Campus Central

Eco Friendly Campuses: A New face of Miranda House

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With plastic becoming a major menace, here is an insight into how the students as well as the authorities of Miranda House have taken up several steps to make their campus a plastic-free space of the University.

Plastic is one of the most ubiquitous materials in the economy but with the increasing awareness about its ill-effects and negative impact on the environment and the spreading of the news of its complete ban by the government, several colleges and institutions have started substituting plastic with other options.

Miranda House has also taken many such initiatives to discourage the usage of single-use plastic.

The first step taken by students and societies was to conduct a plastic-free Fresher’s party to welcome the freshers to a ‘Green Miranda’. Vatavaran, the environmental cell of Miranda House, along with the Department of Geography encouraged the student councils of all the departments to conduct their Department Freshers without the usage of plastic in decoration and food. As a novel and creative initiative, the ‘Green Departments’ which successfully conducted a ‘plastic-free freshers’ were provided with certificates.

Aatreyee Tamuly, a student of B.A. (Hons) History, Miranda House said, “I think Miranda has taken the ‘No Plastic Campaign’ pretty well. It was great seeing all the departments taking part in the no plastic campaign during the Department fresher’s party.”

The usage of plastic in the canteen has been decreased as they have started providing steel plates and spoons instead of plastic plates for serving food. Providing straws has been stopped completely. Nescafe has substituted plastic cutlery with wooden cutlery and plates with paper bowls.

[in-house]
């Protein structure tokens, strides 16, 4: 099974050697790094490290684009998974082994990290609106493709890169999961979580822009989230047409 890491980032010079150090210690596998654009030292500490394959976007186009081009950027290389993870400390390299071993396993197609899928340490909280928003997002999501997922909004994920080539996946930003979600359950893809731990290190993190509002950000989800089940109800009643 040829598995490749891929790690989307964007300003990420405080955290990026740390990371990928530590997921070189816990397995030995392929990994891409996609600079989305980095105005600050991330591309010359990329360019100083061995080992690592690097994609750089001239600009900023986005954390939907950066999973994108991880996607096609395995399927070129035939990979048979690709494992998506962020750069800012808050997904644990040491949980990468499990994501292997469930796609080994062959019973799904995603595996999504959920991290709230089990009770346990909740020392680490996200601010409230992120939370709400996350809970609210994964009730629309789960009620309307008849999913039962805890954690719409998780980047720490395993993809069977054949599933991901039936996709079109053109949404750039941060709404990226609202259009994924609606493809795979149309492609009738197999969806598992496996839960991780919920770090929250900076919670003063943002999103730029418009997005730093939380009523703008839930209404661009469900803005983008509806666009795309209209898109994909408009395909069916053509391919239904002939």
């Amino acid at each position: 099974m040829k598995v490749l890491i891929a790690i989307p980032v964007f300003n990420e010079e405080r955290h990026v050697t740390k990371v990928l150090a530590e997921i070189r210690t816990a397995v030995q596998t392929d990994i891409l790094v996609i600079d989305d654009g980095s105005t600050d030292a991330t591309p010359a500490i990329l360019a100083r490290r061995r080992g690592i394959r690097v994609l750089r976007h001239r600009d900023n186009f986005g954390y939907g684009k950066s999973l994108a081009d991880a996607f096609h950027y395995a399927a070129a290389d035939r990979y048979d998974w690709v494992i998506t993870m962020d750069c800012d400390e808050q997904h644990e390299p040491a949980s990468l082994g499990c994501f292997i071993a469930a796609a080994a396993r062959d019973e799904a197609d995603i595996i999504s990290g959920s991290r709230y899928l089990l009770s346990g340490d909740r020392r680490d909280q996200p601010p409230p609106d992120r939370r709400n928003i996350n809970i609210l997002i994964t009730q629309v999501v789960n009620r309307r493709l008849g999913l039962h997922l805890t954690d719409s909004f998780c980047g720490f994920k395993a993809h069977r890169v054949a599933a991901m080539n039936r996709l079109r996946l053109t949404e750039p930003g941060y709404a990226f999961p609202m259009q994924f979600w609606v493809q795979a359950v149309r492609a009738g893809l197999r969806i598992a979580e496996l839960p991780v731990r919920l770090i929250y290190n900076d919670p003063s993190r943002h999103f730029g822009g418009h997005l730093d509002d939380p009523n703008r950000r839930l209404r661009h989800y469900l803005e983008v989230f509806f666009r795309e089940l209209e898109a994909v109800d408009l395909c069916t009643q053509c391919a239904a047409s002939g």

All along, the National Service Scheme (NSS) of Miranda House has conducted various events to discourage the usage of single-use plastic. One such event was a collection drive on the campus to collect all the plastic bottles and other plastic waste. The collected items were then handed over to the plastic recycling centre.

Another major step by the National Service Scheme (NSS) was to celebrate Onella, a Social Mela with the theme of ‘No Single-Use Plastic’. Several posters were circulated with the message of avoiding plastic usage. The regular Diwali Mela (Onella) was celebrated as a Social Mela this year to encourage secularism, raise funds and to promote the social cause of avoiding plastic usage. A REPLAFT competition was organized by the society on the eve of Onella in which the students were supposed to reuse plastic to make craft items. The decorative stuff made by reused plastic was sold at Onella. A signatory campaign to discourage the usage of single-use plastic also found its way into the celebrations. Another initiative by the society was to organize a ‘Plog Run’, which was plastic picking plus jogging.

Priyanshi Singh, a final year student of Miranda House expressed her views on the initiatives. She said, “I feel that the initiatives taken by authorities and students to avoid usage of plastic are really good, but I feel more could be done to it. For instance, plastic bottles are still being sold on the campus, as plastic cold drink bottles and water bottles are being sold and used. Instead, they could only sell glass bottles or cans. Selling some packaged items like chips can also be avoided, which could also lead to a healthy lifestyle. Whatever has been done to minimize it is good, but still some more steps like substituting aerated drink bottles with cans and glass bottles should be done.”

However, the initiatives taken by societies and authorities can only be successful if one takes steps on an individual level.  The words of Margaret Mead ring a true bell at this moment. 

“Never doubt that a small group of thoughtful, committed, citizens can change the world. Indeed, it is the only thing that ever has.”


Image Credits:

Priya Chauhan

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